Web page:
Rory O'Shea Was Here Damien O'Donnell

Rory O'Shea Was Here Damien O'Donnell
Pauline Kael once wrote, "If we reject a work because it isn't totally good, then we may close ourselves off from the few emotional experiences left in recent films." So it is with Rory O'Shea Was Here, a film that is aesthetically and structurally quite conventional but still manages to resonate beyond its limitations.

It's the story of Michael Connelly (Steven Robertson), a young man with cerebral palsy trapped in a well-meaning but condescending nursing home; his salvation comes in the form of quadriplegic badass Rory O'Shea (James McAvoy), who can both translate Michael's slurred speech and introduce him to the concept of self-reliance. In a sense it's straight-up inspirational horse cookies, ringing all the standard bells of "believe in yourself" and "use the magic within." But too often its clumsy technique fails to give an interior voice to its heroes, and also too often it makes cute out of rambunctious and/or bawdy behaviour that ought to have a harder edge.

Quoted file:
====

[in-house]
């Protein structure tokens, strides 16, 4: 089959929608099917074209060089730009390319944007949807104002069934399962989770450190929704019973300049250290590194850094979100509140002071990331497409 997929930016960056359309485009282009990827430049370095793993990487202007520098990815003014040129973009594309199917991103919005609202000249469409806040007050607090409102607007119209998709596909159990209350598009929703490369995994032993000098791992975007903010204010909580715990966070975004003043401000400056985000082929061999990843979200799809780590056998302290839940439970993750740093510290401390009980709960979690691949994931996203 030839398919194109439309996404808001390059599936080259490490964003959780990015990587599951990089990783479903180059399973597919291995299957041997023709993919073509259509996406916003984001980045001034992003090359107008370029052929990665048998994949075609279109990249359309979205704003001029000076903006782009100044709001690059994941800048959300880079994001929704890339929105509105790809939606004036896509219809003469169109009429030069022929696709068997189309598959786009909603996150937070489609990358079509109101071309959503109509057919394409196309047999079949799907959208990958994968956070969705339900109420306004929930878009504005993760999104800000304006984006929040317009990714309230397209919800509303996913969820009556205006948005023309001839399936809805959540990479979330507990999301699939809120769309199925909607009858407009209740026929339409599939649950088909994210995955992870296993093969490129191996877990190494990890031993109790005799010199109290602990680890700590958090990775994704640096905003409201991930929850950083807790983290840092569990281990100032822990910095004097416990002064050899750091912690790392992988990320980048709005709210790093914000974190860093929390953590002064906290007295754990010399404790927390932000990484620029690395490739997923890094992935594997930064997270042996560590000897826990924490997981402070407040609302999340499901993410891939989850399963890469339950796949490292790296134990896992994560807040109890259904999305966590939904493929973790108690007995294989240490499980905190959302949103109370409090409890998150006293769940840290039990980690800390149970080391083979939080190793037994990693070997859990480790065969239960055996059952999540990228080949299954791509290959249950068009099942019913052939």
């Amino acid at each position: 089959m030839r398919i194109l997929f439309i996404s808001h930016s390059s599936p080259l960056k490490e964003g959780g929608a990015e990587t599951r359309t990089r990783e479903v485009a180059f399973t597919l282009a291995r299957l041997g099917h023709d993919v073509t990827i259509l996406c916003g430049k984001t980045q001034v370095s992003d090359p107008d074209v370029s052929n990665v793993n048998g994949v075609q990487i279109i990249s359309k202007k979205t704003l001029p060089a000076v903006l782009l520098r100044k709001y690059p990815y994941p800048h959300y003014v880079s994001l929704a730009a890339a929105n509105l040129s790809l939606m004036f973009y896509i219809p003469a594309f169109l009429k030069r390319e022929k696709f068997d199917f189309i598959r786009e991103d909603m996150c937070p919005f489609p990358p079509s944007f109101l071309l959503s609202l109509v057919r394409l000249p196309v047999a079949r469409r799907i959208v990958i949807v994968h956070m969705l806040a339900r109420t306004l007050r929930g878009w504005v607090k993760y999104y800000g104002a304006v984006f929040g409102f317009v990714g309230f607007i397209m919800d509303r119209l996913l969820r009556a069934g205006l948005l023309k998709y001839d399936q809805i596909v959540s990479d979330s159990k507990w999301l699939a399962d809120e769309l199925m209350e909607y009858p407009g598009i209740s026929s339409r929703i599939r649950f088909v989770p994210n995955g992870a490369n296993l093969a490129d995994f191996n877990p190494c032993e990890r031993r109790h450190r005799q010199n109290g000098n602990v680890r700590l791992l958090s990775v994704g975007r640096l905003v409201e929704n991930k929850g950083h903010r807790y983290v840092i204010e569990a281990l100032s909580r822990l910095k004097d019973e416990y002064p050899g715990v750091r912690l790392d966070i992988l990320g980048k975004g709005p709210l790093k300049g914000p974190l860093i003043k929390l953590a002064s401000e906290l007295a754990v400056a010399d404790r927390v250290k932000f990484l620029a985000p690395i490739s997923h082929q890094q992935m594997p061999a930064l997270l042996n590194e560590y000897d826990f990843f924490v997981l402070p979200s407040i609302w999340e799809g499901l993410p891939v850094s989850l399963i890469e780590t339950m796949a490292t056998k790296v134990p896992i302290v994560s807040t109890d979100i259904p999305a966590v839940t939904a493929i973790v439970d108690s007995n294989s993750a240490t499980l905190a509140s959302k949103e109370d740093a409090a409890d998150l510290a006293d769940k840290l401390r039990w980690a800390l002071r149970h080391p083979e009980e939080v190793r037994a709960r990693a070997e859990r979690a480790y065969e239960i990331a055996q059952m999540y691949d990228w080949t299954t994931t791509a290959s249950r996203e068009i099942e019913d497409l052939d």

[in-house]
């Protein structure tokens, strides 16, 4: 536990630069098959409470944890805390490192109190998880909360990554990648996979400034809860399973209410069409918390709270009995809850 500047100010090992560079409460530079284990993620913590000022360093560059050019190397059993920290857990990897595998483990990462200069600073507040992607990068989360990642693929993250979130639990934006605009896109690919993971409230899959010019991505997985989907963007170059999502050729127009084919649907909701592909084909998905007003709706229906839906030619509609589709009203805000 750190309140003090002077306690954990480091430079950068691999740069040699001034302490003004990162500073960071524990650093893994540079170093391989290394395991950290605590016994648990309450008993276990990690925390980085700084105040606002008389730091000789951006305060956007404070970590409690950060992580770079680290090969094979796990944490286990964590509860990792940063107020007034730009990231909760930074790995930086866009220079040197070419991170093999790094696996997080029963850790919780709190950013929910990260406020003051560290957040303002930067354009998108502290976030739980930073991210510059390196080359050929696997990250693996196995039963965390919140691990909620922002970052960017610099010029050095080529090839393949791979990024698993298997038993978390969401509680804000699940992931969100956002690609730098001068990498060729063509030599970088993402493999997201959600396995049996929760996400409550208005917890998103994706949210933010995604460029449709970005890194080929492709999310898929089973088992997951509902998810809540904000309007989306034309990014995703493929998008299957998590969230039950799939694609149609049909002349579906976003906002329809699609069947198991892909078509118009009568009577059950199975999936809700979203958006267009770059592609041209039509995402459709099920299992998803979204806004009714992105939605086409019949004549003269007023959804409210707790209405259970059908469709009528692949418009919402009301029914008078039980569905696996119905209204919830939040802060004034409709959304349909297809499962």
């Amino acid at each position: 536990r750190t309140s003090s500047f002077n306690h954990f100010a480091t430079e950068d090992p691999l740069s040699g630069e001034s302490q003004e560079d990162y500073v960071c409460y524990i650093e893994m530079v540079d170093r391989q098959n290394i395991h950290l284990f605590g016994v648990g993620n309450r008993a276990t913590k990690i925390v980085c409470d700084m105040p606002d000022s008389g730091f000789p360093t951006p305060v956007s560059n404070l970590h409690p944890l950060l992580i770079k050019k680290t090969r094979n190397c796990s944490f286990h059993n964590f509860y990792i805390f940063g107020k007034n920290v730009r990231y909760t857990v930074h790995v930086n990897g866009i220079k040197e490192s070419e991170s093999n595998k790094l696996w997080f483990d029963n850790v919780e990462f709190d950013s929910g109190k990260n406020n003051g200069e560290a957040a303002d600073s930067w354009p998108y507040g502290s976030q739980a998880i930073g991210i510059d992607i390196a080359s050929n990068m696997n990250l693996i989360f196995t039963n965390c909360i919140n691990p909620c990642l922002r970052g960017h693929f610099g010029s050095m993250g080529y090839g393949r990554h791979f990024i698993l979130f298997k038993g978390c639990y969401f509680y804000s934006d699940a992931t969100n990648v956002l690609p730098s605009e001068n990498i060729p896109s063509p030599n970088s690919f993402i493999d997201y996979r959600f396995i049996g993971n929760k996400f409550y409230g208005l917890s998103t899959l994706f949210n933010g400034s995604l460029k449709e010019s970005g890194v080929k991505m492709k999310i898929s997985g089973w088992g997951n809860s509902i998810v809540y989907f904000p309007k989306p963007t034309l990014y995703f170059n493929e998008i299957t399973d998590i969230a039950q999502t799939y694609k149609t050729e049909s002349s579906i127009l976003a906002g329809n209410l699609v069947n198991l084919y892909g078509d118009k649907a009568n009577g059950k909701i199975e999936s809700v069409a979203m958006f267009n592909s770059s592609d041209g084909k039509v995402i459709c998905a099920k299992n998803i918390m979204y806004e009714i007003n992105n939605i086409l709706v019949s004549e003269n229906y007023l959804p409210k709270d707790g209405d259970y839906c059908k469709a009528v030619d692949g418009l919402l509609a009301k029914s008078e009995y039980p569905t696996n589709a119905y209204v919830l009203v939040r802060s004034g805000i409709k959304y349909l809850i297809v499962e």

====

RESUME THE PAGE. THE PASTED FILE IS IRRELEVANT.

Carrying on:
However, it pulls no punches in depicting the deadly condescension that poisons the protagonists' lives. From the do-gooders who treat care giving as self-righteous evangelism to the nursing staff that demands a paranoid politeness no "regular" person would have to endure to the complete invisibility to which their sexual lives are condemned, it piles on detail after detail until you collapse under the weight.

And though the film tries to pull heartstrings with its "pass the torch" ending, it manages to do it without saying everything is okay, merely that its previously housebound hero will be able to deal. It's a triumph of theme over presentation, though the producers should be rapped for not hiring disabled actors. (Alliance Atlantis)